Mr. Speaker, thank you for allowing me to speak to Bill C-5, the species at risk act.
As the House knows, I come from a rural constituency where agriculture is the main engine driving the economic machine. When producers in my riding saw the details of the bill they were horrified. For farmers or ranchers land is the key to making a living. To take their land out of production is like taking a product away from a business owner. It removes the means by which they can earn a living.
Farmers and ranchers care about the environment. However when a piece of legislation crosses the line between helping the environment and infringing on property rights of landowners they draw the line.
I will share with my fellow members in the House and people watching the proceedings on television some of the comments I have received with regard to Bill C-5. The comments were gathered at an agricultural forum I hosted on January 15 in Yorkton. The agricultural forum was broadcast three times on the parliamentary channel the following week, three hours each time, so we know it is an important forum.
Members opposite should listen attentively because these are the voices of real people from rural Saskatchewan speaking up about this piece of legislation. I will quote their comments for the House. One of them said “I feel most farmers have an environmental conscience. However, farmers should not be expected to pay for all the costs of environmental stewardship which would benefit all of society”.
Another person said “There must be compensation for loss of production due to animal habitat”.
Another commented that “When they start tinkering around with our property rights a problem exists”.
That is an important comment because property rights are not adequately protected in our charter of rights and freedoms.
Another person in my riding said “Compensation should not only be adequate but it should be tied to future land values or the cost of living”.
Another said “If we have to lose income to save endangered species we should be compensated like everyone else”.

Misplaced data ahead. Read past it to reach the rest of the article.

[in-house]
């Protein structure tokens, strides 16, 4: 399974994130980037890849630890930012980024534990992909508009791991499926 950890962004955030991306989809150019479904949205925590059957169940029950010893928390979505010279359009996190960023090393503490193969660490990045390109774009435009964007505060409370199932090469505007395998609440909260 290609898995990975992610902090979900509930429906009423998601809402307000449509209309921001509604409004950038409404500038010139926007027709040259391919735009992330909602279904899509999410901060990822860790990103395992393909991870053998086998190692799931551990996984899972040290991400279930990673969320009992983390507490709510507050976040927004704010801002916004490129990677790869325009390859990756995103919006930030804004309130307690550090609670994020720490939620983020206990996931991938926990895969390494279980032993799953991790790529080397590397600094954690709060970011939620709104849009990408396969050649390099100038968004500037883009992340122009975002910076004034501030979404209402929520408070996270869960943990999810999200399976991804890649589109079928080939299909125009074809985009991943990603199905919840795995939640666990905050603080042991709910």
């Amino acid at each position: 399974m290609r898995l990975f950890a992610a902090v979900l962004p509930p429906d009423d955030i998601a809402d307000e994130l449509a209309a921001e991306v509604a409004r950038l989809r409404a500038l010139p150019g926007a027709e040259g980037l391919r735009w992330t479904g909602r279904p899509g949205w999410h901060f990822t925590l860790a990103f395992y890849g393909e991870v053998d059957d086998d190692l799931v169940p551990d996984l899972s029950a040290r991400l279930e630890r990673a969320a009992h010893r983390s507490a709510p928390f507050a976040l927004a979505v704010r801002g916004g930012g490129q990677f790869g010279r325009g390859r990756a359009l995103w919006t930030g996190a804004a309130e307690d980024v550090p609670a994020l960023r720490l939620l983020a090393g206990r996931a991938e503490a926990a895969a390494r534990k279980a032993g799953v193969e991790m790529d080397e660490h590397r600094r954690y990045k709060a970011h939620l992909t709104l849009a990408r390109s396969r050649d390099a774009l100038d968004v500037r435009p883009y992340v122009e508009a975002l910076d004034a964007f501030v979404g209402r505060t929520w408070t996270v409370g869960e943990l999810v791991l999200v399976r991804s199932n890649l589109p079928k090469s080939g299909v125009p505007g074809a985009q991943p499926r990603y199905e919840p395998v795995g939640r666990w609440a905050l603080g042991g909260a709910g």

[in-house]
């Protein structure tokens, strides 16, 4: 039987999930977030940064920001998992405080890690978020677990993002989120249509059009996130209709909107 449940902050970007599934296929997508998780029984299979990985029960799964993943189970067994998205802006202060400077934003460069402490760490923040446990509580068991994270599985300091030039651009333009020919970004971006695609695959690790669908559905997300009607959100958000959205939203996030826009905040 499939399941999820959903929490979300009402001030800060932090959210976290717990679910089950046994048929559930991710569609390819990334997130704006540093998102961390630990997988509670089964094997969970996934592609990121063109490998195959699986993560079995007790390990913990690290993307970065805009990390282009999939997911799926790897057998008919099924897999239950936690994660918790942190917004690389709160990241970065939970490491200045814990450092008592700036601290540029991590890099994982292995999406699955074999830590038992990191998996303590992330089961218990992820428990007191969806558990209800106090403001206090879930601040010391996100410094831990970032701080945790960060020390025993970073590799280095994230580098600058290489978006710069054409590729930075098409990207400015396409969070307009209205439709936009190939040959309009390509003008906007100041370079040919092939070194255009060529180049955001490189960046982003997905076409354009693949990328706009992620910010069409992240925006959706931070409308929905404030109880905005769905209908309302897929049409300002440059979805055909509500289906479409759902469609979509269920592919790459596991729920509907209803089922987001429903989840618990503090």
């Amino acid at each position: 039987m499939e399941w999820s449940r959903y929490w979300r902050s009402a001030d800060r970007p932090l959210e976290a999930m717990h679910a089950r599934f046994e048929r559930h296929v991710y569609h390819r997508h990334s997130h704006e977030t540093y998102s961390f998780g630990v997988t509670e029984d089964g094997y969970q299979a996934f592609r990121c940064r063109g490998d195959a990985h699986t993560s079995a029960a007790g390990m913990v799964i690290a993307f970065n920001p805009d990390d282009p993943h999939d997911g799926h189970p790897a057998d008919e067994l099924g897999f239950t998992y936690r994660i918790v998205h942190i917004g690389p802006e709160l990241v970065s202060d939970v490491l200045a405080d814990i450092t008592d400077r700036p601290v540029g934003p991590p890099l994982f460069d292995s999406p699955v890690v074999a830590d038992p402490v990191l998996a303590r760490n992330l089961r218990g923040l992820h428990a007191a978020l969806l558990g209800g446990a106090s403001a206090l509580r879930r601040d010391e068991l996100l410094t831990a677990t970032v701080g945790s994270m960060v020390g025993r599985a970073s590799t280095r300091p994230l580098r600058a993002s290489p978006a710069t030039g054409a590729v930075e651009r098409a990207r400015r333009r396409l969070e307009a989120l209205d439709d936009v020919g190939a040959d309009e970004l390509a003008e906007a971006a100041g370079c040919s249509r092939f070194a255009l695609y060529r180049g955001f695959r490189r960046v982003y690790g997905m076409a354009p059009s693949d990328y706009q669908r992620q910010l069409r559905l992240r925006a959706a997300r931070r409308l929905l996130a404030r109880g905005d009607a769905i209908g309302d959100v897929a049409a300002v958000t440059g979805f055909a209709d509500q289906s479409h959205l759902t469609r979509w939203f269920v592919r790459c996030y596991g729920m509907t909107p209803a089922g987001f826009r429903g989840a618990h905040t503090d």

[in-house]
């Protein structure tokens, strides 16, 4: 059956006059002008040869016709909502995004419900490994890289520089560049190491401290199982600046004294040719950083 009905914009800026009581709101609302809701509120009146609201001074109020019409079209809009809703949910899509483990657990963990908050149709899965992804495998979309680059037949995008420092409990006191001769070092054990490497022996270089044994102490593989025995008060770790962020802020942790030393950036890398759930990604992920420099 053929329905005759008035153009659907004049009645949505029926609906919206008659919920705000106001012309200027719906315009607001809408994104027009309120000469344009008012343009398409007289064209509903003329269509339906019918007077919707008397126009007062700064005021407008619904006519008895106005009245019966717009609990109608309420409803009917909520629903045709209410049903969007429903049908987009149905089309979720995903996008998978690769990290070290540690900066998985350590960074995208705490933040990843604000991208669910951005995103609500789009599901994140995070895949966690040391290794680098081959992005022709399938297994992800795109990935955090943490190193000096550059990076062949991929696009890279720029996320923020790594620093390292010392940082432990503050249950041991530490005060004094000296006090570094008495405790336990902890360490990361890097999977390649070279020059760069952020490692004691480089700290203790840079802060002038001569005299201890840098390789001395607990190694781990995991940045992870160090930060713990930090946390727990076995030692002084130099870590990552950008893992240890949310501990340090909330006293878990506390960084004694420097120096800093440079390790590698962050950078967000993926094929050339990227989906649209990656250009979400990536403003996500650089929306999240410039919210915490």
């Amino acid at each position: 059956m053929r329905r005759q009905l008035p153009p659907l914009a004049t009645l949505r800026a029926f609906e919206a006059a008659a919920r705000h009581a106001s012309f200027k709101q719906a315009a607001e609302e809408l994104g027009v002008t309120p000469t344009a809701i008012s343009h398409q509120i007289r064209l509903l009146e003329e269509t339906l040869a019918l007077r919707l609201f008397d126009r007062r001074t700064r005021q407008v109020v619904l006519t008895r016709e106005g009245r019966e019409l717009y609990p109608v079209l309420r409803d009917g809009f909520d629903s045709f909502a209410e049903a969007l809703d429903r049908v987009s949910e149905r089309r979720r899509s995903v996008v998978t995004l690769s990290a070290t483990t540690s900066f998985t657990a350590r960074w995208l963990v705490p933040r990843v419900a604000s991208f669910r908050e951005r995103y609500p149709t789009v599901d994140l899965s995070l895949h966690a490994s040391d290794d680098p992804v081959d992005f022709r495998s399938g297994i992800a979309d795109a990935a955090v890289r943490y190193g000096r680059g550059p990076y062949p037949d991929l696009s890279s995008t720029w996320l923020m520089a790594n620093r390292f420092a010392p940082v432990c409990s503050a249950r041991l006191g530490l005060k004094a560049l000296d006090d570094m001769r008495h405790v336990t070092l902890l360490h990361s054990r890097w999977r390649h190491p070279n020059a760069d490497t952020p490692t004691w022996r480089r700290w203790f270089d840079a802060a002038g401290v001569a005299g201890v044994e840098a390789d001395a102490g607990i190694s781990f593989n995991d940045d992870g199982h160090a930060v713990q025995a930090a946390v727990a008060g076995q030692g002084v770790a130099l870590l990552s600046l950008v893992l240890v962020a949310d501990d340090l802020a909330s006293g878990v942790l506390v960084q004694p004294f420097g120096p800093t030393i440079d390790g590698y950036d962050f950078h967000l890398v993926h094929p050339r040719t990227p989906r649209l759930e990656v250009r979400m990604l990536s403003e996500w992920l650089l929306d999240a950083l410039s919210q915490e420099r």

Is that not common sense?
Another person said “If wildlife has such a high value then compensation should have an equally high value. Has anyone considered that farmers will become endangered species?”
We are not talking about a bill that would be innocuous or not have an effect. It could have a very detrimental effect on farmers and they would like the House to listen to their concerns.
Another farmer commented that “The environment, endangered species and maintaining natural habitat are important. However agriculture seems to be expected to take up the largest load. Those in charge seem to see this as fair play. My respect is dwindling and my suspicion mounting towards those in charge”.
I will cite one last comment by a person who said “If humanity wishes to protect plants and animals let them chip in as taxpayers rather than force it on one segment of our population: farmers”.
Farmers are willing to do their part in maintaining the environment and protecting endangered species. However they want everyone to share the load and they want this to be fair legislation. I am delivering that message here today.
Members will have noticed that the underlying theme throughout the comments is compensation, not a one time payment but compensation that takes into account that the land is the necessary ingredient in the way these people make their living. It is not just me speaking here today to this terrible bill. It is my constituents.
On October 3 the minister stated in front of the committee that compensation would be assessed on a case by case basis. In other words, we are expected to read their lips. They are saying “Trust us, we will do what is right”. We have seen this happen before and the people of Canada have been hung out to dry because their rights and privileges were not respected. In other words, the minister has stated that bureaucrats would decide who gets and does not get compensation.
Let me say one thing. Farmers and ranchers have about as much trust in federal bureaucrats as some athletes do in the international figure skating judges. I will give a prime example of what I am talking about. The AIDA and CFIP programs put in place to help struggling farmers have done nothing. Farmers call my office on a daily basis with problems related to these programs. The farmer who really needs help gets nothing.
This is the same government that is saying “Trust us. We will do what is right and compensate farmers”. What has happened is that the hands of federal bureaucrats have destroyed the agricultural producer. We cannot let it continue with this bill as it stands currently.
Let me point out that we in the Canadian Alliance are committed to preserving our country's natural environment, its endangered species and the sustainable development of our rich natural resources so that future generations of Canadians can reap the rewards as much as we have. However we in the Canadian Alliance will not do this on the backs of private landowners and their families. That is wrong.
The United States introduced similar legislation however there was one flaw: no adequate compensation. What happened? It created a shoot, shovel and shut up mentality. I ask--